WHAT CUBA CAN TEACH THE U.S. ABOUT CONFRONTING THE COVID-19 PANDEMIC

Featured image is a screen capture from a YouTube video titled “ELAM Students Join Cuba’s Fight Against COVID19” posted by Jennifer Wager.

by Sharon MaedaSouth Seattle Emerald July 29, 2020


Cuba is one of many countries that has successfully addressed the COVID-19 coronavirus despite the U.S. embargo that prohibits the sale of ventilators and other medical equipment to Cuba. 

Cuba is well known for its medical education and premiere medical school, the Latin American School of Medicine, commonly referred to as ELAM, and for sending medical teams to epidemic and disaster sites around the world. Cuban medical teams were dispatched to early COVID-19 hotspots, including China, Italy, and South Africa. 

Cuba has reported only 2,555 COVID-19 infections total with a population of 11.4 million people. Here in the U.S., 4.43 million people have tested positive for COVID-19 out of a population of 328.2 million, an exponentially higher rate of infections compared with our neighboring island country. In some U.S. locales, like Washington State’s own Yakima County, some 25% of people getting tested for COVID-19 are testing positive and South King County is a potential new hotspot for an outbreak.

How did an island country, 90 miles south of the U.S., get on top of the COVID-19 pandemic so fast, while many places in the U.S., including Washington State, are having a resurgence of cases of the virus? First, Cuban health care is free, and there’s no profit motive in medical care. Each neighborhood has a polyclinic staffed with doctors and nurses who usually live in that neighborhood. Primary care teams go door-to-door to see how families are doing. So, the infrastructure was already there and the people know and trust these providers. Providers did not wait for COVID-19 patients to show up in the ER. Rather, they were proactive and went looking for people with the virus, immediately placing positive-tested people in dedicated COVID hospitals and conducting immediate massive testing of those neighborhoods. 

Cuba has also utilized an arsenal of drugs including interferon alpha-2b recombinant that helps build the immune system in some of the most severe cases of COVID-19. They also regularly employ preventative naturopathic medications that strengthen immune systems. They bring all of these to the countries that they have dispatched medical teams to around the world.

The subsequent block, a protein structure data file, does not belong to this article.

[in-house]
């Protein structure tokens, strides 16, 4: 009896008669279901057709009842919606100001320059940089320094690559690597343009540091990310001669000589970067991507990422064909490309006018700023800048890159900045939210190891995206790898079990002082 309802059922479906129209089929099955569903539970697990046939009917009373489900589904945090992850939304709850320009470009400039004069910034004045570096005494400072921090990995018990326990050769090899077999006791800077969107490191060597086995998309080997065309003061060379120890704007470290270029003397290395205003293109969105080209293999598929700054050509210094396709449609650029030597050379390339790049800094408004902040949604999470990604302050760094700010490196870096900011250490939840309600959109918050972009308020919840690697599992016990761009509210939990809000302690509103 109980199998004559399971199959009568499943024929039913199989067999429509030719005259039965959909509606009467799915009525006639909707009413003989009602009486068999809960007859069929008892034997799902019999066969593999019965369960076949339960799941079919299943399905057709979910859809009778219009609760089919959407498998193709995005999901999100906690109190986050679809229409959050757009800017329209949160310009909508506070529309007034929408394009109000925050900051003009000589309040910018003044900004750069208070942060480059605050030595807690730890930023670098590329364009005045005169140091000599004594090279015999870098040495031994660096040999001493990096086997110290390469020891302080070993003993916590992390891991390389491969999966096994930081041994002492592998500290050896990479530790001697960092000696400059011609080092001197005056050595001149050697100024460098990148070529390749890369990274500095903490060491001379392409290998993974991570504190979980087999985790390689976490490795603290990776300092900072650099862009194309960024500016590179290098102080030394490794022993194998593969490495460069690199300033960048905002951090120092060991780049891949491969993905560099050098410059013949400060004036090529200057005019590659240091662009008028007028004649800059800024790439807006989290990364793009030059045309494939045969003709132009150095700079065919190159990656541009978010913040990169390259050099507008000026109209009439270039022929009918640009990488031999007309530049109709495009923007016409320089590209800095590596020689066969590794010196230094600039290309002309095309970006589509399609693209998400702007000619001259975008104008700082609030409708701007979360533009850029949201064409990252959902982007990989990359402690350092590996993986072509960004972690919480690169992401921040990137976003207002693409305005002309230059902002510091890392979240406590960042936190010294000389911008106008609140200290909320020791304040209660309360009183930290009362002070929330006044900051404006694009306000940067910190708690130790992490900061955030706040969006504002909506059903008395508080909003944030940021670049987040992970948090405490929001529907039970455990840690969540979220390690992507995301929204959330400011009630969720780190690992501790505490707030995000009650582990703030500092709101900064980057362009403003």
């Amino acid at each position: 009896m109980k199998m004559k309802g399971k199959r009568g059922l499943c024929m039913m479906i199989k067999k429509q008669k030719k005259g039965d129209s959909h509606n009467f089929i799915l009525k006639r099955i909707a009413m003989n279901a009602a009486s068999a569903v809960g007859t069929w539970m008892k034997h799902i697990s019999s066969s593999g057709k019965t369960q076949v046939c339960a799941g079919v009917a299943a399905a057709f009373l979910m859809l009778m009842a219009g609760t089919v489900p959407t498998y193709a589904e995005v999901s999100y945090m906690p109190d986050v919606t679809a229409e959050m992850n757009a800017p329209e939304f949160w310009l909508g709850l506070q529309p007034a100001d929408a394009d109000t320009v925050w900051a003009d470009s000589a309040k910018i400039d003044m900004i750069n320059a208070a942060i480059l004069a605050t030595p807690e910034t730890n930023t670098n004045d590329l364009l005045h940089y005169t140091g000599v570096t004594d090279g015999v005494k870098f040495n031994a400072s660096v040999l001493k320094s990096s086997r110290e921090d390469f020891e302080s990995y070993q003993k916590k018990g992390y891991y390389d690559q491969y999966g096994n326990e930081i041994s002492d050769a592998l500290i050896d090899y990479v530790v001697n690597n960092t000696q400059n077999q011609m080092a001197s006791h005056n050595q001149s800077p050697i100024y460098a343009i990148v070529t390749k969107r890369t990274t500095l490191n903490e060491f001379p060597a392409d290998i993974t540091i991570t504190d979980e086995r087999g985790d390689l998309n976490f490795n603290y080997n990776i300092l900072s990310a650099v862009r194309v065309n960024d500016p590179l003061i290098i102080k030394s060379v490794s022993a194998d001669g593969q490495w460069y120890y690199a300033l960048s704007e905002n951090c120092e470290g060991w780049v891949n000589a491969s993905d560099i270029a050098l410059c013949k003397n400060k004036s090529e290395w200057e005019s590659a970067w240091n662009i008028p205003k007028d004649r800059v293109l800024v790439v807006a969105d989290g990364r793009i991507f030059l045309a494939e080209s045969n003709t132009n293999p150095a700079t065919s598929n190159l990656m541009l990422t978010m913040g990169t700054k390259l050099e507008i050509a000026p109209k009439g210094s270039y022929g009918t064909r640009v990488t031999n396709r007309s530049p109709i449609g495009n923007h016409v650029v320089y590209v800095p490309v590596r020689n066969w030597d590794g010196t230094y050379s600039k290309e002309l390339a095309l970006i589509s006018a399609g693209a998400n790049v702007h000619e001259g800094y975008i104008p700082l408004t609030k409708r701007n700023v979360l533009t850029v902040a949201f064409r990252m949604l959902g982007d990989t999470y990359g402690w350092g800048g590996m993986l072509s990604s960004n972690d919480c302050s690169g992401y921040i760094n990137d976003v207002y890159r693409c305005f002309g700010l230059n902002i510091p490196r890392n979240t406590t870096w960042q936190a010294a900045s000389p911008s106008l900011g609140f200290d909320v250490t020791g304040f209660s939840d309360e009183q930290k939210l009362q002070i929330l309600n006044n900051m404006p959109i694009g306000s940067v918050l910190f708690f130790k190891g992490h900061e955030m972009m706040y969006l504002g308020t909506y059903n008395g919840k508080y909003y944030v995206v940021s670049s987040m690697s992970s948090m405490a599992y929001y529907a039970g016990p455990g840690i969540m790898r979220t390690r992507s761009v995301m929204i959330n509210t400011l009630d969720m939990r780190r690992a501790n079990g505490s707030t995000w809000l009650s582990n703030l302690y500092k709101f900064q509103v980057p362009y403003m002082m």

In a recent webinar, “Confronting the COVID-19 pandemic, Cuba shows the way!,” Dr. Xochitl Garcia provided a comparison between Cuba and Washington State. Dr. Garcia is a graduate of ELAM’s free medical school. Originally from South Central Los Angeles, Dr. Garcia is now working for the Seattle-based Community Health Board Coalition. 

Dr. Garcia pointed out a number of gaps here in Washington, and throughout the U.S.:

• Lack of Access to Health Care: The lack of medical insurance and fear of prohibitive medical costs keeps many people from seeking preventive health care. 

• Disproportionality: BIPOC and low-income communities have higher incidences of medical conditions like diabetes that make people more susceptible to the virus. 

• Antiracist Protocols: The lack of systemic health care protocols that account for ethnic, religious, language, and other differences that impact delivery of appropriate medical care. 

• Human-Centered Vs. Healthcare  as a Business: When the business profit motive is involved, the entire health care system leans away from human-centered care, not to mention the enormous time-consuming documentation and medical reimbursement process. 

The webinar included a video of U.S. citizens who attend ELAM for their medical education discussing Cuba’s healthcare system, pandemic response, and their own contributions to the cause. YouTube also carries a number of other videos documenting Cuba’s response to the novel coronavirus.  

The webinar was sponsored by Seattle/Cuba Friendship CommitteeInterreligious Foundation for Community Organization (IFCO/Pastors for Peace) and the U.S. Women and Cuba Collaboration. 


Sharon Maeda is Interim Managing Editor of the Emerald. Decades ago she was part of the team that created the application and vetting process for the first group of U.S. candidates for the free medical education at ELAM.

Featured image is a screen capture from a YouTube video titled “ELAM Students Join Cuba’s Fight Against COVID19” posted by Jennifer Wager.

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